Today at being almost 3, in 3 months, and starting preschool next week, she is so full of energy and excitment. She's my world! Any infomation would greatly appreciated. And if anyone has any questions for me, i will answer them to the best of my ability.
I wish I would have found this a year ago...how have things gone? My son has a tight foramen magnum and neck instability w/ a bit of claudication. It is not unusual for chondroplasias. However, I can't stress enough the importance of having a good and experienced geneticist overlooking the care of any LP, rather than an orthopedist. Doctors who only see LPs, tend to be more conservative in their treatment. They are also very protective, they have watched my son closely for any neurological problems that would indicate the need for surgery. He has a few restrictions, that's all. He is measured and checked about every 18 mos. They are monitoring the tightening in his cervical spine closely, they tend to avoid surgery due to the concerns of anesthesia w/Achondroplasia. I hope all went well, my prayers are with you!
Sounds like you have been through a lot! A bit more than most. How are you coping? Do you have a good support network? Our Dr. is from U of Wisc. Waisman Center and on the board at LPA. He has been a great guide for us. Are you in the US-- I'd love to hear from you!
It is not unusual for a child with Hypochondroplasia to be overlooked by doctors; usually it is the parents who keep pursuing it. Many aren't diagnosed until as old as two years. My son has Achondroplasia, we have been active members of Little People of America for several years, since he was born. He was misdiagnosed before birth with a rare and lethal dwarfism, so when he was born we were thrilled to find the diagnosis of Achondroplasia! It has certainly been a wild and unexpected ride--still, one I wouldn't change for anything! I have studied Human Achondroplasia for over a decade, (medical and cultural aspects). Recently, I started a dwarfism awareness project and am working with LPA planning an awareness event. Please feel free to contact me if you have questions, or just need to talk. You can find me at dwarfaware.wordpress.com or on twitter @jenovesia or on Facebook under Jenovesia Porteo. I definitely encourage all LPs and their families to consider joining LPA--it makes this adventure much easier to navigate! :-)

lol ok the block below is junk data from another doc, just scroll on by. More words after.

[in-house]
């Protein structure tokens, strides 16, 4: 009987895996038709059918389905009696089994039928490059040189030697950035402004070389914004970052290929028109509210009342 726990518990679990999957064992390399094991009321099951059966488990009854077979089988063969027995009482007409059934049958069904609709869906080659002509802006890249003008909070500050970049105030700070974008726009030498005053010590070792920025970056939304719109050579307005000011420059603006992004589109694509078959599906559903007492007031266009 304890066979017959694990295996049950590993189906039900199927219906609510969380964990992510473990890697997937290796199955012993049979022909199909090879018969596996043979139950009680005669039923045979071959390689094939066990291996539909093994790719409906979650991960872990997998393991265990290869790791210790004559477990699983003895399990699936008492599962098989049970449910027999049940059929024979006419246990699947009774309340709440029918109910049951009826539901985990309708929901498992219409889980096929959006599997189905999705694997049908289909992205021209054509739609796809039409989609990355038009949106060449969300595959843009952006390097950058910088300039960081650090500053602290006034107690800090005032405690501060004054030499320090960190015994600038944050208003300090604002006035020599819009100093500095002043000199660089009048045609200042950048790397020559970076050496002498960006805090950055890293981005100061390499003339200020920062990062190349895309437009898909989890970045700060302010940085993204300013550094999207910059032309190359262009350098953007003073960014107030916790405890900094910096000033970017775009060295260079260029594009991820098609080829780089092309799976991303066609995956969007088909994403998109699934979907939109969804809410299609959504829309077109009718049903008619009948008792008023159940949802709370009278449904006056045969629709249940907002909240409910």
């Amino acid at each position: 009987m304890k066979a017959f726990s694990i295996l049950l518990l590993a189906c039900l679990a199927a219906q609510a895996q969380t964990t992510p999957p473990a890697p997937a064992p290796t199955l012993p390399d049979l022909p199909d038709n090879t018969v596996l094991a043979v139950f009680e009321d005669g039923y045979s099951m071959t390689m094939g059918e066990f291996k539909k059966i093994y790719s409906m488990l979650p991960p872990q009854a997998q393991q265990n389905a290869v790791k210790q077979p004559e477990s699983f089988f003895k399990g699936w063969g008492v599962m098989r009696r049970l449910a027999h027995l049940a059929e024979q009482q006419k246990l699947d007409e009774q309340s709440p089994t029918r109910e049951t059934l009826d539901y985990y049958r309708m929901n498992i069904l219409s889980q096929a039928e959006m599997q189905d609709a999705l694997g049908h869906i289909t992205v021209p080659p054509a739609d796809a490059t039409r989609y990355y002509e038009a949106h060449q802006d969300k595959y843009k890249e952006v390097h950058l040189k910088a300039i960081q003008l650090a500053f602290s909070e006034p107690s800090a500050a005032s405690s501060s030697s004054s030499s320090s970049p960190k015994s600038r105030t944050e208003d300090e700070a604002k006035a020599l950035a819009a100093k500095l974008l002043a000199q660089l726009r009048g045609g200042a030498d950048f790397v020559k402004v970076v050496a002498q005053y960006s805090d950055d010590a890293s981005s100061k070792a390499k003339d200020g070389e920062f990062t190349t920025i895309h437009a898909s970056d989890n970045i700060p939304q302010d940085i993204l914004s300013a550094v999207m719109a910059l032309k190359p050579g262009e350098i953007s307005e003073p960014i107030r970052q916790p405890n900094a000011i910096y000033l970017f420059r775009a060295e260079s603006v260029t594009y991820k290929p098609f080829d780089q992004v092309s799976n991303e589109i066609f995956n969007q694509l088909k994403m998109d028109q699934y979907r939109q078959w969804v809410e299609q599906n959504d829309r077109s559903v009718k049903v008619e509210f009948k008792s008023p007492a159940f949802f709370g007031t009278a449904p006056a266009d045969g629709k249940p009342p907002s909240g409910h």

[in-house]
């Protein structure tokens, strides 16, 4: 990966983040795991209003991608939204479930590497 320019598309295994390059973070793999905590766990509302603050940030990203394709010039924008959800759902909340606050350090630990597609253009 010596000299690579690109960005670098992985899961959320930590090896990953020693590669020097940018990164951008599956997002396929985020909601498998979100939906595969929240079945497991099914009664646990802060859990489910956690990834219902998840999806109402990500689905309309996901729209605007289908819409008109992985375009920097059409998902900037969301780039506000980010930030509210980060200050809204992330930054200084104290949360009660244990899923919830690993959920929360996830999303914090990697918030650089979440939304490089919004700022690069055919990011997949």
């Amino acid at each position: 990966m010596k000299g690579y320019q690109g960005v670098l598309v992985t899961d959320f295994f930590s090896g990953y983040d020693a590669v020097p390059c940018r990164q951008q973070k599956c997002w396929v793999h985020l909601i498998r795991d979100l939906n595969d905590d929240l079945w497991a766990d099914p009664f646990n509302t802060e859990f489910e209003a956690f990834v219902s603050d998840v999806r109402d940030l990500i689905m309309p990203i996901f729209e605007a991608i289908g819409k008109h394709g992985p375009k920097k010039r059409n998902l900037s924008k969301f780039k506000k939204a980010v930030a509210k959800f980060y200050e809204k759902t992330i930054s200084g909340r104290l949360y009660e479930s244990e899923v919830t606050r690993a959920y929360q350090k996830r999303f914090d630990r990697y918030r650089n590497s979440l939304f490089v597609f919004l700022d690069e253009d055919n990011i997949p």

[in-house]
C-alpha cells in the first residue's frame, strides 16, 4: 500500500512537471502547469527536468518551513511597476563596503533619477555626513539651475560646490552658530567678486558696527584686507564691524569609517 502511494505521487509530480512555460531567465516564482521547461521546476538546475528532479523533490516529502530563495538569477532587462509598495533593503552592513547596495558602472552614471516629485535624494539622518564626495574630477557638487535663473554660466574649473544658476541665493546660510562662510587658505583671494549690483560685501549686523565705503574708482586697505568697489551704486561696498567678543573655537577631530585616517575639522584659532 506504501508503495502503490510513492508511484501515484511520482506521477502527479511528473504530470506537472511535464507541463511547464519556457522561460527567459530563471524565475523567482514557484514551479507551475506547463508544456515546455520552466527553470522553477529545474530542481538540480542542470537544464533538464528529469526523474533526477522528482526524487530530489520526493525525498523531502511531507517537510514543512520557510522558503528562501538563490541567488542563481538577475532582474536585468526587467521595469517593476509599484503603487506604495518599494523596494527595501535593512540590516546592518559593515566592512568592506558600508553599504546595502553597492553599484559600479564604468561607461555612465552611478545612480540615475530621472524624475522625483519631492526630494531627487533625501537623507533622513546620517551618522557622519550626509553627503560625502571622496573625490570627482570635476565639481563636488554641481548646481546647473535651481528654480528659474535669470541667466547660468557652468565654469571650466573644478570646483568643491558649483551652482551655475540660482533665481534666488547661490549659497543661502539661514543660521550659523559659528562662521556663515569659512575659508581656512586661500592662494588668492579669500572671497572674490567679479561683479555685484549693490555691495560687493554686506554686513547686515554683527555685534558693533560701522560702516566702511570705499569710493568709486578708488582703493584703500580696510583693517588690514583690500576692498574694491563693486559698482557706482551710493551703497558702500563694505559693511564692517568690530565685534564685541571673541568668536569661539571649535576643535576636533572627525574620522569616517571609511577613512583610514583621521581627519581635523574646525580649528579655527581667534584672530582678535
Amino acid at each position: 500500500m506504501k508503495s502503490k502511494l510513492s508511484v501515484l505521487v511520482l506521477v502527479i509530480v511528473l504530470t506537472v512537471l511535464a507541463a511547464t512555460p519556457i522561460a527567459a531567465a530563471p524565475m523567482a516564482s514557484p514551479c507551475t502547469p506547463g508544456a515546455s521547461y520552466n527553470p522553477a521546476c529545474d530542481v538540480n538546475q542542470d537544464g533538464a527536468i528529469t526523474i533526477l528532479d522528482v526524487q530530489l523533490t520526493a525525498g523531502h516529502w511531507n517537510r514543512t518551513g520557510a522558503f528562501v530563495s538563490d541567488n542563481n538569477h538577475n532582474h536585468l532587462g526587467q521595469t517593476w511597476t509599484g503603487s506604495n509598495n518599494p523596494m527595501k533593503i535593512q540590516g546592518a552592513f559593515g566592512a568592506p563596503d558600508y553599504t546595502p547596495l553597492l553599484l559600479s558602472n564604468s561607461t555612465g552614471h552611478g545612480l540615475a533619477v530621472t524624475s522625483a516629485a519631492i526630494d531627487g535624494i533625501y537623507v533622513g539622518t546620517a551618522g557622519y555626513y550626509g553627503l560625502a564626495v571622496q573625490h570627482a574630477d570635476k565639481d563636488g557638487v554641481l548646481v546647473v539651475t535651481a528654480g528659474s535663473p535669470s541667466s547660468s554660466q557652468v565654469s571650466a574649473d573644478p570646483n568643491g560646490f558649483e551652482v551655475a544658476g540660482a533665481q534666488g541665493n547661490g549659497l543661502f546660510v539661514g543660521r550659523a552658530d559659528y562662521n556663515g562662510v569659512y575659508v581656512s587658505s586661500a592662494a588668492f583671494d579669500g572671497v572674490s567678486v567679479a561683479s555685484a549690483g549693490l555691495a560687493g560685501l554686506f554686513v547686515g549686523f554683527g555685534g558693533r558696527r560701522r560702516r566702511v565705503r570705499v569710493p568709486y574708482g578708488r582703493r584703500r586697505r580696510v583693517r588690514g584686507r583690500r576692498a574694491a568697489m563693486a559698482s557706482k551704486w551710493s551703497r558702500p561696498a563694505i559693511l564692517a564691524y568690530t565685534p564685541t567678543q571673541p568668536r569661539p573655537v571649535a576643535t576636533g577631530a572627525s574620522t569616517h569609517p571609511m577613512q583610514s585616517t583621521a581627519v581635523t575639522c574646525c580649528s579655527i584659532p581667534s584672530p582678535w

Karen - posted on 11/06/2012
My husband, his father, his sister, two of her children and my daughter all have hypochondroplasia. Luckily, since we already knew of the possibility with our daughter we didn't have to go through the hell some of you had to with your children. My daughter is two and has some speech delays but is very smart and determined.
Heather - posted on 10/07/2009
You posted this question four months ago, I only just discovered this sight. I have a 12yr old boy with Achondroplasia, wow what a story, his had about 8 sets of grommetts, adnoids, tonsils out, sleep apnea tests regularly, his bones keep growing crooked as though their broken his had his ankle broken and reset with the illizaroff method which is used for limb lengthening, when he was in pre-school this year he was meant to have both legs broken and reset but got metal plates in each knee and ankle to help grow staight which will come out in a year or two, he had his finger broken and straightened 80% as their joints are soo flexible thats the best they could do, he may need spinal surgary, after doing a forward roll on bed got spasms that lasted 5hrs as the L4/5 nerves got pinched because the spinal canal is so close together. His had a little bullying at school earlier but thats all good now, starts high school next year. Contact me and let me know your childs condition and age, where you live etc and we can chat............Looking forward to it same with you Angela who also replied. Cheers!